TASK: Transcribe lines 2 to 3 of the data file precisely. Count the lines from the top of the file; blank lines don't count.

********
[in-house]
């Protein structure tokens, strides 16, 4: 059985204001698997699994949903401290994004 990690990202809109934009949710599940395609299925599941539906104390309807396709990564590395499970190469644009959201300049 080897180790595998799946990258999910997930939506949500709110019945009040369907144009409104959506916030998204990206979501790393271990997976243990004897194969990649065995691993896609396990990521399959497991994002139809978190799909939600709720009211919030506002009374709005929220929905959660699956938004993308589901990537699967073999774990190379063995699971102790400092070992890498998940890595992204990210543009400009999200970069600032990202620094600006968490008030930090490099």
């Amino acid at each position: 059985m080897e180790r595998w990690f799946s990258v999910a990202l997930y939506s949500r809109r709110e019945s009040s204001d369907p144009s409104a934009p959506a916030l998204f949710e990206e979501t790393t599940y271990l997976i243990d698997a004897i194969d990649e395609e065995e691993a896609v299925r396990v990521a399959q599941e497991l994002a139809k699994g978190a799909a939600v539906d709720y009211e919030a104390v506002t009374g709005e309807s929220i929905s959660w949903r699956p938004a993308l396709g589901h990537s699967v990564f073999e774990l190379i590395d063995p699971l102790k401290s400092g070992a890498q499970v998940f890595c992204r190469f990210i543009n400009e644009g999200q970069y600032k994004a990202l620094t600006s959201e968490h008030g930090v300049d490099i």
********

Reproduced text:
């Protein structure tokens, strides 16, 4: 059985204001698997699994949903401290994004 990690990202809109934009949710599940395609299925599941539906104390309807396709990564590395499970190469644009959201300049 080897180790595998799946990258999910997930939506949500709110019945009040369907144009409104959506916030998204990206979501790393271990997976243990004897194969990649065995691993896609396990990521399959497991994002139809978190799909939600709720009211919030506002009374709005929220929905959660699956938004993308589901990537699967073999774990190379063995699971102790400092070992890498998940890595992204990210543009400009999200970069600032990202620094600006968490008030930090490099």
């Amino acid at each position: 059985m080897e180790r595998w990690f799946s990258v999910a990202l997930y939506s949500r809109r709110e019945s009040s204001d369907p144009s409104a934009p959506a916030l998204f949710e990206e979501t790393t599940y271990l997976i243990d698997a004897i194969d990649e395609e065995e691993a896609v299925r396990v990521a399959q599941e497991l994002a139809k699994g978190a799909a939600v539906d709720y009211e919030a104390v506002t009374g709005e309807s929220i929905s959660w949903r699956p938004a993308l396709g589901h990537s699967v990564f073999e774990l190379i590395d063995p699971l102790k401290s400092g070992a890498q499970v998940f890595c992204r190469f990210i543009n400009e644009g999200q970069y600032k994004a990202l620094t600006s959201e968490h008030g930090v300049d490099i």